Sydney’s abandoned tram tunnels transformed into light spectacle for Vivid

There’s no Hogwarts Express, and instead of running towards a brick wall you slip through an unremarkable door next to a Coles supermarket, but for decades Sydney’s Wynyard station has had its own secret platforms hidden from the public – until now.

The hundreds of thousands of commuters who pass through each week may have wondered why the station boasts only platforms three through to six.

Now, platforms one and two, as well as their connecting tunnels, are having their lights turned back on as part of Sydney’s Vivid festival.

Dark Spectrum is an immersive art experience that takes visitors through eight separate light installations, as well as a rough history lesson on what became of the tunnels, in the six decades since they were last in use.

Initially built in the 1930s – envisioned for a train line to the city’s northern beaches but never eventuated– the tunnels funnelled trams on to the Sydney Harbour Bridge until the late 1950s.

Since then, the tunnels have largely been abandoned. A concrete mezzanine was installed to convert the space into a car park for some years, which ceased operating seven years ago.

While the tunnel’s archways, and eerie signs – warning customers to pay for their parking – remain, lighting crews have spent more than a month preparing the abandoned spaces for an entirely new experience.

The exhibition is staged in disused tunnels that once stored trams deep under ground. Photograph: Jessica Hromas/The Guardian

Visitors can expect robots, mirrors, lasers, dance music and strobing, and to go from feeling like they’re in a disco, to a playground – quite literally, one installation features graffiti visible through UV lighting projected on to large balls, made out of jumping castle material.

Richard Neville, who has spearheaded Dark Spectrum with his lighting entertainment design firm Mandylights, expects children to bounce off the jumping castle spheres, but also for people of all ages to have a fun experience in the tunnels.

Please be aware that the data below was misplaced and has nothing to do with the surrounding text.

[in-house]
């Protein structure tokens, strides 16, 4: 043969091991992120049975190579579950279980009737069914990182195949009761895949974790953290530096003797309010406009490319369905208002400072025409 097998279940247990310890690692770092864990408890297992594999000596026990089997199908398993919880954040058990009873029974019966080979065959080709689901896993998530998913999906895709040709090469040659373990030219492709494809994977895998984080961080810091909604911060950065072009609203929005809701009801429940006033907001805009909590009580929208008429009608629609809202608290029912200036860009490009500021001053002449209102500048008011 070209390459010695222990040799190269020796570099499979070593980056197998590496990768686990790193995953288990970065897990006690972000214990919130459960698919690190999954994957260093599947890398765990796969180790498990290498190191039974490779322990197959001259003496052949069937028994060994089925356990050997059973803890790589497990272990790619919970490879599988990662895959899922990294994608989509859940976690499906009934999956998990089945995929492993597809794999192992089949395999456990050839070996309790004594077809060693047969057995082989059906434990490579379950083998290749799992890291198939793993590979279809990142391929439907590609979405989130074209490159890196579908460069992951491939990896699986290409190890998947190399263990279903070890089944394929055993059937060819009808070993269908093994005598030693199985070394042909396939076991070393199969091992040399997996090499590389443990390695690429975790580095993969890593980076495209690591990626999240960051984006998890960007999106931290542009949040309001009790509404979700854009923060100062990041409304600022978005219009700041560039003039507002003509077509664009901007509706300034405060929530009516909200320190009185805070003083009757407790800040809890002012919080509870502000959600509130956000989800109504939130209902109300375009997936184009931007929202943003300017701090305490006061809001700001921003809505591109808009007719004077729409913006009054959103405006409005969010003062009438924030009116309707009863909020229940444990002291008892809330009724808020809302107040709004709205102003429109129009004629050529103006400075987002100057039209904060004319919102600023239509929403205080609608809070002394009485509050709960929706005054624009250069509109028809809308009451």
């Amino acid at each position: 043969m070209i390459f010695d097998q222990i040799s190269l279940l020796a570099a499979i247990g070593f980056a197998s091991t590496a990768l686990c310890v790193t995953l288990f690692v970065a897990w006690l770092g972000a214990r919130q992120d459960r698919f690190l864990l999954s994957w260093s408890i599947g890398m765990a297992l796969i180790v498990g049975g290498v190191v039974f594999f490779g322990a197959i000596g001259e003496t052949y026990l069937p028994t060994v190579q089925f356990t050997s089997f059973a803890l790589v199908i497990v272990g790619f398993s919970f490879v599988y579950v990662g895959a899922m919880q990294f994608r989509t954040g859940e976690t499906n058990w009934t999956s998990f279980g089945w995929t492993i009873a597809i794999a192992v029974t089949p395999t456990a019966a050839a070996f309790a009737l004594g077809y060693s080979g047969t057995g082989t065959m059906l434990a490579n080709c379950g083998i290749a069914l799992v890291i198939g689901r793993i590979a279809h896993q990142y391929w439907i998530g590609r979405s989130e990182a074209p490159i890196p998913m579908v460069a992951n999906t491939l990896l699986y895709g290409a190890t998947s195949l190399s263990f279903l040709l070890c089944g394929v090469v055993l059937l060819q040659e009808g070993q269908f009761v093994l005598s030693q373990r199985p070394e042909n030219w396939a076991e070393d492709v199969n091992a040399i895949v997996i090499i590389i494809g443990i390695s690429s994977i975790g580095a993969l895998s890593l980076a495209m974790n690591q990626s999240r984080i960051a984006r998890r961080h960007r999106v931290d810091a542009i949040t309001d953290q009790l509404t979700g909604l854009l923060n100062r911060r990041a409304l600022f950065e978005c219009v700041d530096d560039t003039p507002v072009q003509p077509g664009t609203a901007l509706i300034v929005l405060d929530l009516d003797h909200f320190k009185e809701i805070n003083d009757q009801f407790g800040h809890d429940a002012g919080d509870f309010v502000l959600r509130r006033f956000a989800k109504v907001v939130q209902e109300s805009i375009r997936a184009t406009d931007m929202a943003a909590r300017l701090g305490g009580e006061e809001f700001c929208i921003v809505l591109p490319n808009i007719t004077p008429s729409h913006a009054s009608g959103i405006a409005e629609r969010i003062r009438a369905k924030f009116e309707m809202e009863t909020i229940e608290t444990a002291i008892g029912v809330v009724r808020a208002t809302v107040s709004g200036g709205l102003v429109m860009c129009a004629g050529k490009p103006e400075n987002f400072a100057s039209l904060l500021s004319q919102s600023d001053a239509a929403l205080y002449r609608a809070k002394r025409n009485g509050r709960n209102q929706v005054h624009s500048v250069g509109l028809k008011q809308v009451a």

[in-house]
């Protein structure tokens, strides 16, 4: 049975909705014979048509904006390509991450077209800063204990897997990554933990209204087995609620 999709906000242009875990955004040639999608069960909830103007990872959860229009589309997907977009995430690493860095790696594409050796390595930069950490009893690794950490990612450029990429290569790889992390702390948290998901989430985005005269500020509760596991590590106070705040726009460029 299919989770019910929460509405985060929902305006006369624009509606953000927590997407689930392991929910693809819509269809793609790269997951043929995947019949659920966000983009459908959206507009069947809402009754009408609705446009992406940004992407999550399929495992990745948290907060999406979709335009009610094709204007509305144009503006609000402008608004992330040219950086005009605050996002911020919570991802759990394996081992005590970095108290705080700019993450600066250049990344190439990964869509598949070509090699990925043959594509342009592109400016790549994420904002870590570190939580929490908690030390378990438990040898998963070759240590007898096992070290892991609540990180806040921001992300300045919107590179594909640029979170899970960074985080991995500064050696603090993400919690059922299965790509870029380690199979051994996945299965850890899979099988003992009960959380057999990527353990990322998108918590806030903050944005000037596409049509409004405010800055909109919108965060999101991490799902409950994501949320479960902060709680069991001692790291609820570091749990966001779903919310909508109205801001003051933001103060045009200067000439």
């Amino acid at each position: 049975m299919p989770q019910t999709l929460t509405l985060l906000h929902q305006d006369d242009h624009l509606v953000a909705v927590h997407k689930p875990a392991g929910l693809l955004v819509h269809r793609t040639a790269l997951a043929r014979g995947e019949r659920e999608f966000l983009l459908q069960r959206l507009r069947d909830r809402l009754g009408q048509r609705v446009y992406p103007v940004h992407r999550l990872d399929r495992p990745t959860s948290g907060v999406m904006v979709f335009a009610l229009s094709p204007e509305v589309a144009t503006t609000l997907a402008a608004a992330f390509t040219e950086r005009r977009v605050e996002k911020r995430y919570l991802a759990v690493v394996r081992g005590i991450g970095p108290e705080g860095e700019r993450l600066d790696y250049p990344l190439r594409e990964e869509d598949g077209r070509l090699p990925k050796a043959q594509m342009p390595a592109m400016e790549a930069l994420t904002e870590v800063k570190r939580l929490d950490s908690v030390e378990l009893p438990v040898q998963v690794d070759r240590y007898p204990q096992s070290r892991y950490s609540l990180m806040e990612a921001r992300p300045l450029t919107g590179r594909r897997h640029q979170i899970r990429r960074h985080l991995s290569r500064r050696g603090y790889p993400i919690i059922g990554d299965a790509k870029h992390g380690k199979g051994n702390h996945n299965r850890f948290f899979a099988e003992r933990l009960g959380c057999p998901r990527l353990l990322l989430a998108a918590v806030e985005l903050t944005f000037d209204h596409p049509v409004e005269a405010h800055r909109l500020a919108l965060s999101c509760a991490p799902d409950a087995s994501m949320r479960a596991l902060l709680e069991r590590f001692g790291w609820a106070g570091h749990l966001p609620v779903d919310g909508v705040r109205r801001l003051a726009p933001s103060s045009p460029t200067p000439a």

“The chance to open this space up, and then be allowed to just play with lights in train tunnels, it’s bringing out the inner kid in me, I’m very happy, and I think this should be something that is genuinely fun for everyone,” Neville says.

He designed the installations to embrace their surroundings – which include 60 LED arches pulsating light through a tunnel. After all, it’s difficult to escape the fact you’re in a train station, Neville says.

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“You can’t avoid it. You can hear and feel the trains rumbling, you can occasionally hear platform announcements. So why dress it up to be something that it’s not?” he says.

Vivid Sydney festival Director Gill Minervini, and Managing Director of Mandylights Richard Neville.Vivid Sydney festival Director Gill Minervini and Managing Director of Mandylights Richard Neville. Photograph: Jessica Hromas/The Guardian

“This idea that thousands of people are walking past every day and nobody knows what’s on the other side, it is a bit like Harry Potter,” Neville adds.

Vivid festival director, Gill Minervini, says one benefit of Dark Spectrum is that it can’t be rained off, and that it continues the event’s tradition of unlocking hidden spaces in Sydney.

“Interestingly, more and more spaces like this get discovered every year. I think that’s part of our job, to surprise people with fantastic things like this,” she says.

Neville hopes the tunnels aren’t abandoned again once Vivid wraps up.

He believes the tunnels could work as a catwalk for fashion shows, and even hopes to work on lighting up a special train for Vivid in future years. “It’d be a shame if this goes back to being empty again.”

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